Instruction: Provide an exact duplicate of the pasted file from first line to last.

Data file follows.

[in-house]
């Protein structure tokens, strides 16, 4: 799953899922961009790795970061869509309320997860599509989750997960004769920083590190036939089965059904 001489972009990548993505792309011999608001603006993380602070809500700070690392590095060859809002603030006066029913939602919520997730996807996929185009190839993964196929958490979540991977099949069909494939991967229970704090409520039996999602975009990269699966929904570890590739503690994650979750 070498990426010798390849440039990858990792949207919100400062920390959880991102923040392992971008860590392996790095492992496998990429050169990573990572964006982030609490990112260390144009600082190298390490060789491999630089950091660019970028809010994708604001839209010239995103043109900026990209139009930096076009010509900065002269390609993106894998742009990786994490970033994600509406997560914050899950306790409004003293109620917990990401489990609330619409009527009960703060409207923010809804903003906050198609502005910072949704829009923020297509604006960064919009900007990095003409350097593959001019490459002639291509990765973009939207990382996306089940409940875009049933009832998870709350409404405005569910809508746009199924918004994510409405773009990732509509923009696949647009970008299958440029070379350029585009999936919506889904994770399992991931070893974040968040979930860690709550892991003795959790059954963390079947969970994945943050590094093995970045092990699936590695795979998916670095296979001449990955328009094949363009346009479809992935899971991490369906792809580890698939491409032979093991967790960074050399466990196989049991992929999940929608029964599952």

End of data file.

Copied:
[in-house]
């Protein structure tokens, strides 16, 4: 799953899922961009790795970061869509309320997860599509989750997960004769920083590190036939089965059904 001489972009990548993505792309011999608001603006993380602070809500700070690392590095060859809002603030006066029913939602919520997730996807996929185009190839993964196929958490979540991977099949069909494939991967229970704090409520039996999602975009990269699966929904570890590739503690994650979750 070498990426010798390849440039990858990792949207919100400062920390959880991102923040392992971008860590392996790095492992496998990429050169990573990572964006982030609490990112260390144009600082190298390490060789491999630089950091660019970028809010994708604001839209010239995103043109900026990209139009930096076009010509900065002269390609993106894998742009990786994490970033994600509406997560914050899950306790409004003293109620917990990401489990609330619409009527009960703060409207923010809804903003906050198609502005910072949704829009923020297509604006960064919009900007990095003409350097593959001019490459002639291509990765973009939207990382996306089940409940875009049933009832998870709350409404405005569910809508746009199924918004994510409405773009990732509509923009696949647009970008299958440029070379350029585009999936919506889904994770399992991931070893974040968040979930860690709550892991003795959790059954963390079947969970994945943050590094093995970045092990699936590695795979998916670095296979001449990955328009094949363009346009479809992935899971991490369906792809580890698939491409032979093991967790960074050399466990196989049991992929999940929608029964599952």